Just seven years after the auto industry's 2009 nadir, it is in the midst of an innovation renaissance. The costs and the performance of current powertrain technologies are advancing faster than was anticipated. New technologies, such as Li-Ion batteries - the primary driver of cost in an electric vehicle - have come down nearly 70% in the last 6-7 years. So, even with national gasoline prices averaging $2.34 a gallon in early June, an electric vehicle is still about 50 percent cheaper to fuel than a gasoline vehicle.

The drop in battery costs is also translating into greater range. The mid-priced Chevy Bolt EV, which boasts a 200-mile range before being recharged, will be available at the end of the year. Tesla's mid-priced all-electric Model 3, expected in 2018, got over 400,000 advance orders in a matter of weeks. After federal incentives, both are expected to cost around $30,000 - cheaper than the average transaction price of a vehicle last December. What's more, that pricing is based on an electric vehicle market that is less than 1% of all car sales. Over the next decade, increased market penetration combined with technology advances will reduce those prices even further.

Meanwhile, what seemed like science fiction just decades ago is quickly becoming reality. A tech company, Google, continues to make rapid advances in self-driving. Cars with fuel cell powertrains produce only water from the exhaust. The first generation fuel cell production car, the Toyota Mirai is already available for sale in California.

The innovation that has been unleashed over the past seven years is exactly what is needed to take on the biggest threat to our future: climate change. But while it is merely a good start, these rules are not nearly enough for the world to avert the worst impacts of climate change. This past December, nations from around the world agreed that we have to keep average global temperatures from rising more than 2º Celsius from 2005 levels by 2050. In order to meet that goal, the International Energy Agency projects that we will need 100 million electric cars on the road by 2030--up from the 1.26 million in 2015. This is a huge task--but it is still doable with companies continuing to invest and the right government policies.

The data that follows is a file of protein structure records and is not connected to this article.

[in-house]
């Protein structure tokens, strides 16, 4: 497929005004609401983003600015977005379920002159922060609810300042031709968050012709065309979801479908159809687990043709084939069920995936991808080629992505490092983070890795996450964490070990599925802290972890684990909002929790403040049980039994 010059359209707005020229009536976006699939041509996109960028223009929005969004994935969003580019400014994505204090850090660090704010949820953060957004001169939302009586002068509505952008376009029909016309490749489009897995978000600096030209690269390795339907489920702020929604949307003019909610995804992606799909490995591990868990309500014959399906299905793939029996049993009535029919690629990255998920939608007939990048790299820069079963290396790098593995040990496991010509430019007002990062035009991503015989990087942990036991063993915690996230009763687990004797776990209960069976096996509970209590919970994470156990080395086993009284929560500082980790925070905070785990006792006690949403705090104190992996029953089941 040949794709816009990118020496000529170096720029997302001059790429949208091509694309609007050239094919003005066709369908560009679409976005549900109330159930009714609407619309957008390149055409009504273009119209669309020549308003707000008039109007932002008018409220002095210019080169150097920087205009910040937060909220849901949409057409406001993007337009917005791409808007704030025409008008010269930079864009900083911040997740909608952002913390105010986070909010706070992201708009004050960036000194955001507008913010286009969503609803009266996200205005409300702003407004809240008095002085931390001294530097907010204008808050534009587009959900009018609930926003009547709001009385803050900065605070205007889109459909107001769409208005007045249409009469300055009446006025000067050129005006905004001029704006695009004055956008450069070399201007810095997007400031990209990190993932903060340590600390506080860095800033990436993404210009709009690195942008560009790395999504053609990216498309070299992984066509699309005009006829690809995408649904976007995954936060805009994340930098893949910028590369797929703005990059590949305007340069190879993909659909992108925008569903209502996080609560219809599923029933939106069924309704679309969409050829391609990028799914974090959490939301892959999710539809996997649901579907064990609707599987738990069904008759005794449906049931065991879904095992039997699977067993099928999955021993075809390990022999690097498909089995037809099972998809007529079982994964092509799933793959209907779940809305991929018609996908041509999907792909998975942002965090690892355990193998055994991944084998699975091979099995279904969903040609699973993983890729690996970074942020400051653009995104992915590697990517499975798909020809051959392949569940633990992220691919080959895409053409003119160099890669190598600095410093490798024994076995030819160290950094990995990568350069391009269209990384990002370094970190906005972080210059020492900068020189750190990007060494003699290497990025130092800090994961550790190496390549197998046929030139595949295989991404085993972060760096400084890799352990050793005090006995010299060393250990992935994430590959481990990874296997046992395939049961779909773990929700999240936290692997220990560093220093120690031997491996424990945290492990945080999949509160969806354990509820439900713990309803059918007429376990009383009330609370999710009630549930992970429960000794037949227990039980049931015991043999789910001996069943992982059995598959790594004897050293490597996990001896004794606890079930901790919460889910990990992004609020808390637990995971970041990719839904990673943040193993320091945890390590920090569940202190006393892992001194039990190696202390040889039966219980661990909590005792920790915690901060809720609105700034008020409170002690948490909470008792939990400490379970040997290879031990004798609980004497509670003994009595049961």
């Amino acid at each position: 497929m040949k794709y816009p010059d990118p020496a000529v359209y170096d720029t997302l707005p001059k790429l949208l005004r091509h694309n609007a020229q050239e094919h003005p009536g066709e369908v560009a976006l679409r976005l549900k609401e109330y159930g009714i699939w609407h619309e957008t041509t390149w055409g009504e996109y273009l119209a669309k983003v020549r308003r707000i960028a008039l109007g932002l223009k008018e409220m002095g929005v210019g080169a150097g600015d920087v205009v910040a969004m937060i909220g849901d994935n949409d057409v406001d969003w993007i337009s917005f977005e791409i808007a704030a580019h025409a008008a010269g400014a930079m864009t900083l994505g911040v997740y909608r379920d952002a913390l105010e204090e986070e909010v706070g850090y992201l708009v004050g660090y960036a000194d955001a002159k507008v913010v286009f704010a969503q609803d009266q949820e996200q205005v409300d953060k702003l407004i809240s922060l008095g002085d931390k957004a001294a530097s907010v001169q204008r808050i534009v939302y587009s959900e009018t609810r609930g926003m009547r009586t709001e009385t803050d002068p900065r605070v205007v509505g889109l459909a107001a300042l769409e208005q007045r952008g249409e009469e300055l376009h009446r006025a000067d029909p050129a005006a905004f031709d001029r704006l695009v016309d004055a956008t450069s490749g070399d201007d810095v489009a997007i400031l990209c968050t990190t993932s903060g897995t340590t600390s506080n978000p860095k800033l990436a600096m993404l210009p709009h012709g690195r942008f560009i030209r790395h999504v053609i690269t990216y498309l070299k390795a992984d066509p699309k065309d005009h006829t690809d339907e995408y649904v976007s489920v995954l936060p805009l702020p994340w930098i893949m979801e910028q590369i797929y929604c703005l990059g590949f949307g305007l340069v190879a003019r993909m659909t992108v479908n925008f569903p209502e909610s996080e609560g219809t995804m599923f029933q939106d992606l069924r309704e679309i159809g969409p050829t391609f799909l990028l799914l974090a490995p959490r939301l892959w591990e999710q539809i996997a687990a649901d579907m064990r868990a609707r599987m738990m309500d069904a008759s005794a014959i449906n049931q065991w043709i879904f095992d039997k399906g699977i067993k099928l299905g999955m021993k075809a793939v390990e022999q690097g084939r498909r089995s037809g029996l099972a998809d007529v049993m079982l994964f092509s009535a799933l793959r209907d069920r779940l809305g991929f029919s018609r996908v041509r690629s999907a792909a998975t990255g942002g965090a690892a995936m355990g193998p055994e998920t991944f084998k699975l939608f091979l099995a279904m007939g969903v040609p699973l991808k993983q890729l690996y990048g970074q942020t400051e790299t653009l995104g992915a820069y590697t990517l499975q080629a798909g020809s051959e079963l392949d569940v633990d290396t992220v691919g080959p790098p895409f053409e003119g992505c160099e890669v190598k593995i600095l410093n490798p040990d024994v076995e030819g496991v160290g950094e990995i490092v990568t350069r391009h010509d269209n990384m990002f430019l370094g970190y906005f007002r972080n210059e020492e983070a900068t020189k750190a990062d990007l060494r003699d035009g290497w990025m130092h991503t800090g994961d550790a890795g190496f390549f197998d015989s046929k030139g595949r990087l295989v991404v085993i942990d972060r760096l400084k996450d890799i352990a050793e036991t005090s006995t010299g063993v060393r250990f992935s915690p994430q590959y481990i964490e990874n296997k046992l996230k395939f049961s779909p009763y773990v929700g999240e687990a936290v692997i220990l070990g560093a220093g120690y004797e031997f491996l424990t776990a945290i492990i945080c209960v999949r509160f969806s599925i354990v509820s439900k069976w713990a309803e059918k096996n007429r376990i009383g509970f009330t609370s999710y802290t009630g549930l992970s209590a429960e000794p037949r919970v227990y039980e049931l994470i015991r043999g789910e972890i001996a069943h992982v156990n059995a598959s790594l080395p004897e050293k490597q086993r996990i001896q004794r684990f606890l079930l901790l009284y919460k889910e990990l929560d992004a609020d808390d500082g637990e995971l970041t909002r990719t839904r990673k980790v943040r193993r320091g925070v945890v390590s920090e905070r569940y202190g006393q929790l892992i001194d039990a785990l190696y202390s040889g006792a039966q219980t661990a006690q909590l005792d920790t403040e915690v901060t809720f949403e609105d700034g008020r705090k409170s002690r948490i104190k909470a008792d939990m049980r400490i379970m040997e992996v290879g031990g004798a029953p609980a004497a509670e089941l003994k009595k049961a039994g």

This year, as the regulatory agencies review the 2025 standards, industry voices should not be calling for the standards to be rolled back. This is not the time to again look in the rearview mirror. Instead, industry and government must set ambitious future targets for 2030 and beyond. We need to provide long-term certainty for the innovative companies that have set us on our current trajectory. We must enhance the Nation's energy security. We have to deal head-on with climate change.

To do so, EPA, NHTSA and CARB should consider setting greenhouse gas standards for cars in 2030 that would lead to a significant number of plugged-in electric vehicles to be on the road. Once again, the auto industry should bring its expertise to be an integral part of the process.

Government policies should also consider incorporating electric vehicles that are shared and autonomous into the standards. Shared and autonomous cars have the potential to use much less fuel or electricity. Under the right government policies and incentives, these vehicles could contribute to lower greenhouse gas emissions and other air pollutants, while reducing congestion and accidents.

These type of commitments will help us avoid the worst impacts of climate change. Setting our standards higher is the only way to shift the balance from an intensely polluting fossil fuel economy to a cleaner and more sustainable future. They will also help the nation's automakers be global leaders in environmental innovation and, as already demonstrated, to profitably secure their futures.